Namaste for everyone

 
 

Yoga offers special benefits for special-needs children

Photo courtesy of Susan Pasternak Sara Karp and Joey Santoro-Cotton

Joey Santoro-Cotton, a 5-year-old with bushy brown hair and a knack for making others laugh, giggles with delight as his yoga instructor helps him into the cobra pose. His arms stretch wide across the mat and he slowly lifts his head upward. A big smile spreads across his face and that of his teacher.

"It really makes him feel good," his mother, Gina Santoro-Cotton says. "He's doing therapy and he doesn't even know it. He's more aware of his body, and he tries to do more on his own."

For Joey, who has cerebral palsy, yoga is more than just a class. It brings him concrete benefits, such as vast improvements to his strength and coordination. His weekly one-on-one sessions at Child's Pose in Chicago are invaluable, his mother says.

Physical therapist Sara Karp and occupational therapist Debra Schmit founded Child's Pose almost a year ago. The yoga program for children with special needs is operated out of Yogaview studio in Chicago. Karp and Schmidt, both avid yoga followers, believed yoga would complement the more traditional therapy children with special needs generally receive. They completed a certification program in Yoga for the Special Child, an Evanston-based training program and studio run by yoga therapist Sonia Sumar, creator of the technique. Sumar also does one-on-one and group instruction at her studio, 1521 Chicago Ave. in Evanston.

During the sessions, which last between 30 minutes and one hour, students work on breathing and a variety of yoga poses. After a session, the children breathe better, are more coordinated, better able to concentrate and have more energy, the instructors say. For Joey, yoga also bolsters self-esteem, his mother says. Karp and Schmit work mostly with children who have cerebral palsy, Down syndrome, autism, attention deficit disorder and attention deficit hyperactivity disorder.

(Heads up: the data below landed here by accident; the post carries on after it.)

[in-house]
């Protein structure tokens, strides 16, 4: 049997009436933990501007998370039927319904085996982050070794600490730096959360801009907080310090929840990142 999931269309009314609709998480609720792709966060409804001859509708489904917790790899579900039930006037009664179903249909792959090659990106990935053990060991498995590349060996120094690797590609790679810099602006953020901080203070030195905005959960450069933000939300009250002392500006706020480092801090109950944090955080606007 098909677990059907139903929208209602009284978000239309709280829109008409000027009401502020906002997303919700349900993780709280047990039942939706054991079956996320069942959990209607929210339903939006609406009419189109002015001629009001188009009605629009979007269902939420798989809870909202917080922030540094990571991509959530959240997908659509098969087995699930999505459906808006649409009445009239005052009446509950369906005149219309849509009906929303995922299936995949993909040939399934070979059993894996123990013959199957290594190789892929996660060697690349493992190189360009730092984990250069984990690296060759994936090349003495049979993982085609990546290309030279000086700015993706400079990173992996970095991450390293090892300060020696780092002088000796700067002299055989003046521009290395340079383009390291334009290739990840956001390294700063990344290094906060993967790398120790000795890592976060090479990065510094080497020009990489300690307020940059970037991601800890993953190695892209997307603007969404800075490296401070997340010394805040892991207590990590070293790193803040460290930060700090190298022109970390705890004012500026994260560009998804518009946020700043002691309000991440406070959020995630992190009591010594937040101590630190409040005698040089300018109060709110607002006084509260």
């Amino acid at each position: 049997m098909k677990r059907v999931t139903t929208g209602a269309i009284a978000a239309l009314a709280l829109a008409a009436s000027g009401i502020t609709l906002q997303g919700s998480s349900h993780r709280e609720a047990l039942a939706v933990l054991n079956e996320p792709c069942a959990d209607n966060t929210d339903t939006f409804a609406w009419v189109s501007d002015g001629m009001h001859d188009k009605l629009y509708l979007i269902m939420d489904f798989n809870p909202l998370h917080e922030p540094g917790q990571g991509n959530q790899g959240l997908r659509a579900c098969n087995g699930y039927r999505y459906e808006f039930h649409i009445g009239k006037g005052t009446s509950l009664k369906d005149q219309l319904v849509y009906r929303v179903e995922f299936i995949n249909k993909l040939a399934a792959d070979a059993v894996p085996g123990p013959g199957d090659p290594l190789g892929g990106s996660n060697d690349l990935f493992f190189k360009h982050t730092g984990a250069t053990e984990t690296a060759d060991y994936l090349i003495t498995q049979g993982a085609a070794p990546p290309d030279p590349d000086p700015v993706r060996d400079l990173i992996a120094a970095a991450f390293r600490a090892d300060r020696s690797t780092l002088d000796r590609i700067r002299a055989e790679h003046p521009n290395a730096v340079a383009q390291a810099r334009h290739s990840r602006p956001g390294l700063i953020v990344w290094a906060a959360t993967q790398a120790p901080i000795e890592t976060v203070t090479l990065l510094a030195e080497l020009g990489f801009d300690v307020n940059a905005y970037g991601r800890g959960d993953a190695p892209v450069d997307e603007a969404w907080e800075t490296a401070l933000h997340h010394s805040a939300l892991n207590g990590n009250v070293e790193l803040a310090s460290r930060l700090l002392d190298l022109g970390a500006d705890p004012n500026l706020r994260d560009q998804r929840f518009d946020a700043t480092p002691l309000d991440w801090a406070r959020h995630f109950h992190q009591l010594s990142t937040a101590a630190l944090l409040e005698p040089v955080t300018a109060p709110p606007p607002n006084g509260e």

"I see the benefits it can have both physically and mentally," Karp says. At Child's Pose, "we focus on the whole child, not just meeting gross motor development goals," as in many traditional therapies.

Joey finds that starting each yoga session with chanting and breathing exercises helps him breathe through his nose. That has enabled him to eat more solid foods through his mouth, instead of being fed solely through a feeding tube. He also is more relaxed, focused and determined, "especially when it comes to playing with his toys," his mother says.

Child's Pose is at 2232 N. Clybourn Ave. in Chicago. For information, call (773) 395-2215 or e-mail childrensyoga@aol.com. Sumar can be reached at (847) 869-8315 or online at www.specialyoga.com.

Susan Pasternak

 
 





 
 
 
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